Season of Giving- Blood donating
 
 

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Season of Giving- Blood donating

This is a discussion on Season of Giving- Blood donating within the General Off Topic Discussion forums, part of the Life Beyond Horses category
  • Blood drive cant give blood too light
  • Passing out after giving blood

 
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    12-08-2008, 08:56 AM
  #1
Started
Season of Giving- Blood donating

A way to give to your community is through blood donating. I just thought Id post a few stats about it (based on United States). Im giving today and I will continue to give when I can. Someday myself or a loved one could need blood... I would hope that there would be some. Just make sure you eat and drink before and after donating.

The second time I gave blood I was at work. I didnt eat much for breakfast and then right after the donation I was called out to the floor for assistance (was going to eat lunch). Well I was out there for a long time and ended up passing out... on my way down I hit my face on a chair- gave myself a nice black eye. The blood mobile was still there so they assisted me and got some food and sugar in me. A few weeks later they sent over a hooded sweatshirt...lol... I make sure to eat and drink now, It is pretty painless to get the needle in the arm. There are some regulations on who can or can't give blood... but if you don't know you should check it out!!!

(info from: Welcome to Memorial Blood Centers)

DONATING BLOOD


Anyone in good health, at least 17 years old, and at least 110 pounds may donate blood every 56 days.
If all blood donors gave 2-4 times a year, it would help prevent blood shortages.
The actual blood donation usually takes less than ten minutes. The entire process -- from the time you sign in to the time you leave -- takes about an hour.
Giving blood will not decrease your strength.
It takes less than 24 hours for your body to regenerate the fluid volume lost during a donation. You replace red blood cells within four weeks, and it takes eight weeks to restore the iron lost after donating.
You cannot get AIDS or any other infectious disease by donating blood.
Blood centers often run short of type O blood.
Shortages of all blood types happen during the summer and winter holiday months.
Any company, community organization, place of worship or individual may contact their local community blood center to host a blood drive.
People voluntarily donate blood out of a sense of duty and community spirit, not to make money. Blood donors are not paid for their donations.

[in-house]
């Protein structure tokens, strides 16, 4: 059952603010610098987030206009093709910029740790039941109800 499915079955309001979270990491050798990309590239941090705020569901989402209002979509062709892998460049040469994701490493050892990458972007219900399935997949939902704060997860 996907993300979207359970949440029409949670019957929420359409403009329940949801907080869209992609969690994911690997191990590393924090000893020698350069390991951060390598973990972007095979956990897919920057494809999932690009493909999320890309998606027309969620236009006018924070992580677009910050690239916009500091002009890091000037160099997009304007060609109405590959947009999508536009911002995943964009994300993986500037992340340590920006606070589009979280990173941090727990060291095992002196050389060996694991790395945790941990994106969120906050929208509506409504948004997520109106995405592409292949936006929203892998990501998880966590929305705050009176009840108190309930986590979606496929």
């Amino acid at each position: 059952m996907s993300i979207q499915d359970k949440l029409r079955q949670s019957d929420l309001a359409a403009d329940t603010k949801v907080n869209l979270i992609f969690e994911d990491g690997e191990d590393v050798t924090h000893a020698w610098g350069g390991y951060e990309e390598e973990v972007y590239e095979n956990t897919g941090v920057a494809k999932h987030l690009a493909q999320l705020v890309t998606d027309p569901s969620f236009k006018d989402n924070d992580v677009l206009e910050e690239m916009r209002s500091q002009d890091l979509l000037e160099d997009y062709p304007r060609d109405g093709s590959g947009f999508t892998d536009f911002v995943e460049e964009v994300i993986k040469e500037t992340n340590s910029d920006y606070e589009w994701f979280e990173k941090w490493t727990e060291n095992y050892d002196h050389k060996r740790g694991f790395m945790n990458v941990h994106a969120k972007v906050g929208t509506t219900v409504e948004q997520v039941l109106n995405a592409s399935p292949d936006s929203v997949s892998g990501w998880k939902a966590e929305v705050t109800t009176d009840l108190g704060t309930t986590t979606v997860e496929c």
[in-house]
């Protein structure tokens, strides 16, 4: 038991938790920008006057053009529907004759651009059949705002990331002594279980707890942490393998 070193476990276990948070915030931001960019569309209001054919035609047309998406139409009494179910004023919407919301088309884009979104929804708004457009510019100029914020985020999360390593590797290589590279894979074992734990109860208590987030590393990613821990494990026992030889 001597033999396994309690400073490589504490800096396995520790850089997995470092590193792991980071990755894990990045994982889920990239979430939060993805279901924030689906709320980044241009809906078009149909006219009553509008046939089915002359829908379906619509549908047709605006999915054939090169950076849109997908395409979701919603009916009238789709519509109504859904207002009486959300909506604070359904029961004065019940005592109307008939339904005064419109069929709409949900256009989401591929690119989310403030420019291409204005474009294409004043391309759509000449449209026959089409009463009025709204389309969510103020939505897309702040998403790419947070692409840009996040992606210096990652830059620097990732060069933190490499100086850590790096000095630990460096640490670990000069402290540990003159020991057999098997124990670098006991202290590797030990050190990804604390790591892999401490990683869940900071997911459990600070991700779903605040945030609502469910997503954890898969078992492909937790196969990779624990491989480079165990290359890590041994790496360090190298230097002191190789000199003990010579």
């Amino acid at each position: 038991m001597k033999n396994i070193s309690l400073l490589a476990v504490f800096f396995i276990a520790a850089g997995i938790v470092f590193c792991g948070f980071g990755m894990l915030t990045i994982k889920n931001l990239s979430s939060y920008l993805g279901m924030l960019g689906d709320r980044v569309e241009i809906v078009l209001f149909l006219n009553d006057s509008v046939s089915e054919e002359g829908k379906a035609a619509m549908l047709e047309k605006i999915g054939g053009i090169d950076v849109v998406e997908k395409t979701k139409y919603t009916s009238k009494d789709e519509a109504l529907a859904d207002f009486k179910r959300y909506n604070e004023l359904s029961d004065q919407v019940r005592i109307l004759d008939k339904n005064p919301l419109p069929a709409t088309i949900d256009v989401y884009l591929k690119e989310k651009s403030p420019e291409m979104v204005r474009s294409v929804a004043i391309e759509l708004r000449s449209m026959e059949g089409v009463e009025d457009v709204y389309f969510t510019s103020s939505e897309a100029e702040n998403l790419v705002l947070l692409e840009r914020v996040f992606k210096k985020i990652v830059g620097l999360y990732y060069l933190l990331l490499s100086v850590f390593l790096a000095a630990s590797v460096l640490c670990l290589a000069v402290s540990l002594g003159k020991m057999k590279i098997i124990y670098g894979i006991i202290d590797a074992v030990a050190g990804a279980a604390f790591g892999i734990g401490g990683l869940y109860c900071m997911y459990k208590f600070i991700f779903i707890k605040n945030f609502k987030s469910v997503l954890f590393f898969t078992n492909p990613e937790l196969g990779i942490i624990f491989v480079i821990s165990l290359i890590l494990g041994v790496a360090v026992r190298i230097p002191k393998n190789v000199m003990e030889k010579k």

Much of today's medical care depends on a steady supply of blood from healthy donors.
The #1 reason donors say they give is because they "want to help others."


WHO NEEDS BLOOD

Car accident and blood loss victims can need transfusions of 50 pints or more of red blood cells.
Bone marrow transplant patients need platelet donations from about 120 people and red blood cells from about 20 people.
Severe burn victims can need 20 units of platelets during their treatment.
Children being treated for cancer, premature infants and children having heart surgery need blood and platelets from donors of all types.
Anemic patients need blood transfusions to increase their iron levels.
Cancer, transplant and trauma patients, and patients undergoing open-heart surgery require platelet transfusions to survive.

IMPORTANT NUMBERS

1 cup: How much blood a newborn baby has in his or her body.
1 pint: The rough equivalent of 1 unit of blood or the amount of one whole blood donation.
1 year: Shelf life of frozen plasma.
3: the number of lives saved by one pint of donated blood.
3.4 pints: the average red blood cell transfusion.
4: The number of main blood types: A, B, AB and O. AB positive is the universal recipient, O negative is the universal donor.
4 steps to donate blood: register, mini-physical & interview, whole blood donation, and relax.
5 days: Shelf life of donated platelets.
10: Number of pints of blood in the body of an average adult.
12 tests (10 for infectious diseases) are performed on each unit of donated blood.
48 gallons: amount of blood you could donate if you begin at age 17 and donate every 56 days until you reach 76 years old.
32,000 pints: amount of donated blood used each day in the United States.
4.5 million: the number of American lives saved each year by blood transfusions.
1 billion: Number of red blood cells in 2-3 drops of blood.
120 days: How long red blood cells live in the circulatory system.
42 days: Shelf life of donated red blood cells.
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IMPORTANT STATISTICS

7%: How much of your body weight blood makes up.
Since a pint is a pound, you temporarily lose a pound every time you donate blood.
1 out of 10 hospital patients needs blood.
Three gallons of blood is used every minute in the United States.
Females receive 53% of blood transfusions; males receive 47%.
94% of blood donors are registered voters.
60% of the U.S. Population is eligible to donate blood. Only 5% donate regularly.
17% of non-donors cite "never thought about it" as the main reason for not giving, while 15% say they're too busy.